peer-to-peer and individual-guided learning. The cloud is already
omnipresent and indestructible, democratizing and ever changing; now we
need to use it to spark the imaginations and build the mental muscles of
This journey, for me, began back in 1999, when I conducted an
experiment called the "hole in the wall." By installing
Internet-equipped computers in poor Indian villages and then watching
how children interacted with them, unmediated, I first glimpsed the
power of the cloud. Groups of street children learned to use computers
and the Internet by themselves, with little or no knowledge of English
and never having seen a computer before. Then they started instinctually
teaching one another. In the next five years, through many experiments,
I learned just how powerful adults can be when they give small groups
of children the tools and the agency to guide their own learning and
then get out of the way.
It's not just poor kids that can benefit from access to the Internet
and the space and time to wonder and wander. Today, teachers around the
world are using what I call "SOLEs," "self organized learning
environments," where children group around Internet-equipped computers
to discuss big questions. The teacher merges into the background and
observes as learning happens.
I once asked a group of 10-year-olds in the little town of Villa Mercedes in Argentina: Why do we have five fingers and toes on each limb? What's so special about five? Their answer may surprise you.
The children arrived at their answer by investigating both theology
and evolution, discovering the five bones holding the web on the first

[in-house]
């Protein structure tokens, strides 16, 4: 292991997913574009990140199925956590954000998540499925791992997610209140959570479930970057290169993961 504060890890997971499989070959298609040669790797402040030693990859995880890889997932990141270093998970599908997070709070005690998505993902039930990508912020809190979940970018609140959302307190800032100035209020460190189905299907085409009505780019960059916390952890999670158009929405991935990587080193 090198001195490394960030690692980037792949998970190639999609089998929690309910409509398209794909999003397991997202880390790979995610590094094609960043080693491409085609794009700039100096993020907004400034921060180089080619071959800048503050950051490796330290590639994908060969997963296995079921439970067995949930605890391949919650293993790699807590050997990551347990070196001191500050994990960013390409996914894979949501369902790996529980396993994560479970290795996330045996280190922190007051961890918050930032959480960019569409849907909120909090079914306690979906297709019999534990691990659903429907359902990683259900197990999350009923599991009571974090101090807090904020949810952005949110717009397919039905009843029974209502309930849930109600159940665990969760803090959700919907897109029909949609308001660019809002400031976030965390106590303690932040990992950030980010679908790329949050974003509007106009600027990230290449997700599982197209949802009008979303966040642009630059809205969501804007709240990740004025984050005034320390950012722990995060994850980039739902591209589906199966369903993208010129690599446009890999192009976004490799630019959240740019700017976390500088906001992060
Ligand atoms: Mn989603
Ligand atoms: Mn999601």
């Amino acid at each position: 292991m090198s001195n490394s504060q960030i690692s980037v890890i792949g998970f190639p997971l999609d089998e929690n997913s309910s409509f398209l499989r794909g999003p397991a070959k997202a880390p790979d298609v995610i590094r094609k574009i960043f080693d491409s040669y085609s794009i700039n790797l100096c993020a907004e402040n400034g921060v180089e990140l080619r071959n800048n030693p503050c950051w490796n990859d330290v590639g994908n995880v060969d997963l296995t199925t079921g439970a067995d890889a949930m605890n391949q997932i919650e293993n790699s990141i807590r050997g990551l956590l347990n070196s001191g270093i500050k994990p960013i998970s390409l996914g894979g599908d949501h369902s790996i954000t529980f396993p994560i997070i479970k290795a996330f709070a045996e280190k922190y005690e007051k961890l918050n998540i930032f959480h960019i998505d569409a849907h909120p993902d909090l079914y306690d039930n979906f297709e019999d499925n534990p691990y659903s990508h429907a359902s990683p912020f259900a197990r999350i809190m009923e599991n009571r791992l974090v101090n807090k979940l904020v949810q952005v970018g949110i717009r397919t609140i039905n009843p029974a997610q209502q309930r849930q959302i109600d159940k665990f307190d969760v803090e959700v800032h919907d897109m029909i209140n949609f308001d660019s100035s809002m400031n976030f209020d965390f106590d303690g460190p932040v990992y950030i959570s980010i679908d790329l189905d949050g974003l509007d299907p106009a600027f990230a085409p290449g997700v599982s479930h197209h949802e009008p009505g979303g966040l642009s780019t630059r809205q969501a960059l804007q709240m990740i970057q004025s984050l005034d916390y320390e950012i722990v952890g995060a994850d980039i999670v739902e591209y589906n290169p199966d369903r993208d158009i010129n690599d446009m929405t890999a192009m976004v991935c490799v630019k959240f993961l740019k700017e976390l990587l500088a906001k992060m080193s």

amphibians' fins, and studying geometry. Their investigation resulted in
this final answer: The strongest web that can be stretched the widest
must have five supports.
Today, I launch my SOLE toolkit -- designed to empower teacher and
parents to create their own spaces for sparking children's curiosity and
agency. My team and I are excited to see more educators trying this
future-oriented pedagogical tool on for size and then sharing their
learnings are insights so we can all benefit from the hive mind.
Meanwhile, with my newly bestowed TED Prize, my team and I will build
The School in the Cloud, a learning lab in India where children can
embark on intellectual adventures by engaging and connecting with
information and mentoring online. Technology, architecture, creative,
and educational partners will help us design and build it. Kids will
help us explore a range of cloud-based, scalable approaches to
self-directed learning. A global network of educators and retired
teachers will support and engage the children through the web.
We need a curriculum of big questions, examinations where children
can talk, share and use the Internet, and new, peer assessment systems. We need children from a range of economic and geographic backgrounds and
an army of visionary educators. We need a pedagogy free from fear and
focused on the magic of children's innate quest for information and
In the networked age, we need schools, not structured like factories, but like clouds. Join us up there.